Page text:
throughout the region.
The cult is known to the Luluwa as bwanga bwa cibola, a name that refers to its objective of
alleviating sorrow and misfortune by boosting fertility, preventing miscarriage, and safeguarding
newborns. This is achieved through a strict regimen requiring that the patient follow a prescribed set
of rules, most of which regulate diet and behavior. Although the Luluwa direct their prayers toward a
Supreme Being, Mfidi Mukulu, it is the ancestors (bakishi) who respond to them and intercede when
those prayers are accompanied by offerings. Among the delicate operations the fertility specialist
performs is to reincarnate a deceased ancestor in the newborn child. To accomplish this goal, he
monitors the mother's lifestyle and prescribes protective "medicine," which she wears on her person
and places in her home. In the case of infertility "medicines," a wooden figure (lupingu) may serve
this function. There are two varieties of these representations: small, rudimentary ones and larger,
more highly refined works, such as the present example. "Medicines" are both inserted into cavities
within the figure's body and contained in attachments that are tied to it. Here, holes have been
drilled at the top and back of the head for that purpose, since, according to Luluwa beliefs, the
fontanels (cranial depressions) are associated with divine insight into past and future experience.
It is probable that Luluwa women each owned two figural artifacts, one of which always remained at
home, while the other was carried suspended from a belt or around the neck. These figures were
anointed with libations and applications of red clay, palm oil, and camwood powder. Judging from its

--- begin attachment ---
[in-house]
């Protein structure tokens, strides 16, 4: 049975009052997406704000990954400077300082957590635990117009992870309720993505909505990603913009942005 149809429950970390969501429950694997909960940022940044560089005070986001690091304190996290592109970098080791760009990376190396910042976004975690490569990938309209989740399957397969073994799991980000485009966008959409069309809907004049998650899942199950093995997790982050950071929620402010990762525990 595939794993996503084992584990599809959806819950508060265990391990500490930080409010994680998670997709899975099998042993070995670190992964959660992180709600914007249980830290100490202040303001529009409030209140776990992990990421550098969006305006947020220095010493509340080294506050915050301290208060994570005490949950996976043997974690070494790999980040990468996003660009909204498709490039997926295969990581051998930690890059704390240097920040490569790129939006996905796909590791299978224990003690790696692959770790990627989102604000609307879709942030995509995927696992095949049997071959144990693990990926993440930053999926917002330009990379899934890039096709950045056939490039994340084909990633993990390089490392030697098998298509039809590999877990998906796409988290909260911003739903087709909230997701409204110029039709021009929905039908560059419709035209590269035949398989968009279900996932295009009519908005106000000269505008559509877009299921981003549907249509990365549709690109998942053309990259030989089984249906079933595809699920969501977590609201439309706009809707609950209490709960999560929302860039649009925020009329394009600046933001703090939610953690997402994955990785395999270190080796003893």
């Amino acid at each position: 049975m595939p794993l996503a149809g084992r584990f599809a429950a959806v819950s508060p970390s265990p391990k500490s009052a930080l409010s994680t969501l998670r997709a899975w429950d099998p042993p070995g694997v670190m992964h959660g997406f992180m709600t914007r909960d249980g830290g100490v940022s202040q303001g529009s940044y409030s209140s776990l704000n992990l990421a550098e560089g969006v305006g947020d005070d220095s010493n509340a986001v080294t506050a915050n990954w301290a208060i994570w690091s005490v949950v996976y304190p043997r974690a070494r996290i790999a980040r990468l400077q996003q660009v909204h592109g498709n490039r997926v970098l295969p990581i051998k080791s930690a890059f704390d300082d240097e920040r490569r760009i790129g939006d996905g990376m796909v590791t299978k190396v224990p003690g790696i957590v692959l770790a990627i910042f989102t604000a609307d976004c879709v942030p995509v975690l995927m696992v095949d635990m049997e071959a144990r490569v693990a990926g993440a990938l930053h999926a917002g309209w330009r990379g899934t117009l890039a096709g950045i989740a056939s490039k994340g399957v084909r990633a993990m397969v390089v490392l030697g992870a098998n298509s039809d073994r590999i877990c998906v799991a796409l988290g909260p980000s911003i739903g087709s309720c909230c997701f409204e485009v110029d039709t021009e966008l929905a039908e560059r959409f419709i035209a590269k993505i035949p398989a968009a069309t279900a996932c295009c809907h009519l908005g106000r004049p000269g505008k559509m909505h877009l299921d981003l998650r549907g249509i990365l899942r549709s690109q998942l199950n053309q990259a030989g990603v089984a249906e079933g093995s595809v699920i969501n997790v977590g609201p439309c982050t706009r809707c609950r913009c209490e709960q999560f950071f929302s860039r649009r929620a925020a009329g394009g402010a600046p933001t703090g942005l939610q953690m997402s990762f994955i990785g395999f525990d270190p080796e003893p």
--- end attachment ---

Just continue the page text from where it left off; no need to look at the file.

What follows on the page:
size and the two short wooden pegs at the base of its feet, the work shown here was probably
created for a domestic context where it was inserted into a ritual vessel filled with "medicines." It is
believed that once the goals of the initiation were successfully fulfilled, all ritual paraphernalia,
including the wood figures, were destroyed.
The rarity of bwanga bwa cibola figures of this size and expressive quality suggests that the work
shown here was commissioned from a highly accomplished professional sculptor and that its patron
must have been a woman occupying an important position of authority. Several works of comparable
stature in the collection of the Africa Museum in Tervuren, Belgium, have been attributed to the
same workshop. By creating a work of exceptional beauty, beyond what one expects of a merely
functional artifact, the artist has produced both a status object and an especially effective entreaty
for its owner's prayers to be fulfilled.
The subject represented here is clearly conceived of as a celebration of motherhood. She holds a
child in her arms, firmly angled against her body, and appears reflective as she gazes forward, her
eyes slightly downcast. This expression is given emphasis by the figure's disproportionately large
head and high forehead, which suggest her intelligence. Her attention appears to be somewhat
distracted from the child, as if focused inward on spiritual matters, conveying an attitude that